• In America, taxes differentiate by state which may cause difficulties or place price pressures on your product.

Product Launch

  • Today's Launch Hurdles: Schneider reveals little-understood demographic trends, alterations in the media and retail landscapes, and changes in consumer behaviour that are making it more challenging to reach consumers with an effective launch message.

Marketing is the process of promoting and selling products. Marketing includes advertising, distribution and selling of a product.

  • "You’ll need to approach different groups with different marketing messages if you’re to sell effectively to them. In fact, your whole marketing approach (including pricing) may need to change if you’re going to get the next group to adopt your product." (Mindtools 2007).
  • If it is just an upgrade from another product- the escalation in price is limited, people will not be willing to pay so much for a new product if the only change is a minor update
  • Always remember: buyers will pay a respectable sum if the product is exciting and the 'it' thing to have.
  • For companies to be able to continue innovating you need strategy and the correct environment: Kodak is one of the companies that are good innovators “they give people the freedom to follow their own ideas and take some risk”

For a company to be completely innovative, they need to inspire the staff; the ability to create innovative products; and the ability to connect with the market.

2.2.10 Explain why it is difficult to determine whether market pull or technology push is the impetus for the design of new products.

Push and pull are present in most successful innovations. The explanation should apply only to the origin of the idea or where the idea seems to have been generated.

© Chappatte - www.globecartoon.com - "Here comes the iPad"

Scientific innovation has two different paths:

  • The demand driven, “Market Pull” method.
  • The supply driven, “Technology Push” method.
  • They differ because of how they manage and organize resources.

“Technology” Push approaches:

  • Typified by programs, but not necessarily software programs
  • Internal development comes up with a patent or a technological device to fulfill the need of a customer
  • Has high market related risk because application is not known
  • Has low technology related risk because application is known
  • Innovation is created, then appropriate applications are sought to fit the innovation
  • Did the market ask "please give me an iPod with download store" or a camera phone? Most likely not; so this would be a technology push,.

“Market” Pull approaches:

  • Implemented on platforms
  • Platforms are open ended and can evolve based on changing needs
  • Has low market related risk because application is known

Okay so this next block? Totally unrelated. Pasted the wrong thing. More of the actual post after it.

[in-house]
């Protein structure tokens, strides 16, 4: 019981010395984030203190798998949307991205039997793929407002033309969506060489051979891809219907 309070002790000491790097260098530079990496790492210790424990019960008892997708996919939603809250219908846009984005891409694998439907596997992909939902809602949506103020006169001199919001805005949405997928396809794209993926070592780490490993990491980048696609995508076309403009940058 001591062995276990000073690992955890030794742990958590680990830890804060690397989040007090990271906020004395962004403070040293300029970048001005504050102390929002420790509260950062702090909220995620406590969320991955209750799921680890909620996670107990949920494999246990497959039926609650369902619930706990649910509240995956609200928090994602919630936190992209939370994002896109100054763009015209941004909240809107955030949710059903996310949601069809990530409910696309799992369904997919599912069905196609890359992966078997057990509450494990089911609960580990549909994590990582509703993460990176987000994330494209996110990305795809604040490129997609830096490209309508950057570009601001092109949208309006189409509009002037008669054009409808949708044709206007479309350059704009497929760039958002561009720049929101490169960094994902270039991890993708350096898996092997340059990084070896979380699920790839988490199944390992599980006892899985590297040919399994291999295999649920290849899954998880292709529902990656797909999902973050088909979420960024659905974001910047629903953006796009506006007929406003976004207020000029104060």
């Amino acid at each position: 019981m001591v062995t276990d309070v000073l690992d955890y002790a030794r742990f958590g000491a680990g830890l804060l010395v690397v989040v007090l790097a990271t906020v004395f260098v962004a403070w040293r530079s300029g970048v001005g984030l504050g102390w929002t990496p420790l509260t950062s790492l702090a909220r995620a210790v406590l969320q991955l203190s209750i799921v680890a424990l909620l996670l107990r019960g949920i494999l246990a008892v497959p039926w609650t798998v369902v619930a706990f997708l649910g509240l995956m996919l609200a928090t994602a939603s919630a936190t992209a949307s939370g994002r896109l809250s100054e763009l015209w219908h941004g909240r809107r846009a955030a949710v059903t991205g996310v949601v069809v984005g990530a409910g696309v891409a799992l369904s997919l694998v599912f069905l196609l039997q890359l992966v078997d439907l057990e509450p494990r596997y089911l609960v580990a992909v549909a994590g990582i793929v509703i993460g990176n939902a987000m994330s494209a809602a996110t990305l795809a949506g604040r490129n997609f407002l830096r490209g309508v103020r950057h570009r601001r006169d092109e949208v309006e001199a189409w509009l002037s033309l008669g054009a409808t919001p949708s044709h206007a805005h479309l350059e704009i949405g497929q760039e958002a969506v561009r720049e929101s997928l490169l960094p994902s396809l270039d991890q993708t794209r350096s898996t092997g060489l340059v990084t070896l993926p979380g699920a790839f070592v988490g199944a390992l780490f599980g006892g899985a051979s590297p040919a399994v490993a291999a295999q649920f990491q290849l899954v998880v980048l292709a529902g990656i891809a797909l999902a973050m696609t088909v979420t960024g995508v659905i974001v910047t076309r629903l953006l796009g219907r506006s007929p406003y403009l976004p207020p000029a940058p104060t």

• Has low technology related risk because solution is not known
  • When the market asks for better safety features in a car then this would be market pull.

Technology risk is how uncertain we are about finding a solution. Market risk is how uncertain we are about finding an application.

Technology advances often occur some time before the market knows about them. So when the new products with the new tech hits the market, the line between market pull vs. technology push is blurred.

2.2.11 Define lone inventor.

Lone inventor
An individual working outside or inside an organization who is committed to the invention of a novel product and often becomes isolated because he or she is engrossed with ideas that imply change and are resisted by others.

Leonardo da Vinci

Lone inventors:

  • Individuals with a goal of the complete invention of a new and somewhat revolutionary product.
  • Have ideas that are completely new and different.
  • May not comprehend or give sufficient care to the marketing and sales of there product.
  • Are usually isolated, and have no backing towards their design.
  • Are having a harder time to push forward their designs, especially in a market where large investments are required for success.
  • Their ideas, because of how different they are are often resisted by other employees and workers.
  • The last lone inventor, the television.

Famous Inventors:

2.2.12 Discuss why it is becoming increasingly difficult to be a successful lone inventor.

Most products are now extremely complex and rely on expertise from various disciplines. Most designs are developed by multidisciplinary teams.
  • Modern Products such as smart-phones, printer/scanners are very complex.
  • Requires knowledge from many disciplines.
  • It would be unlikely that a lone inventor would have the expertise in all the disciplines.
  • Most modern day designs are developed in multidisciplinary teams

Activity
Locate a modern day product and identify the disciplines involved.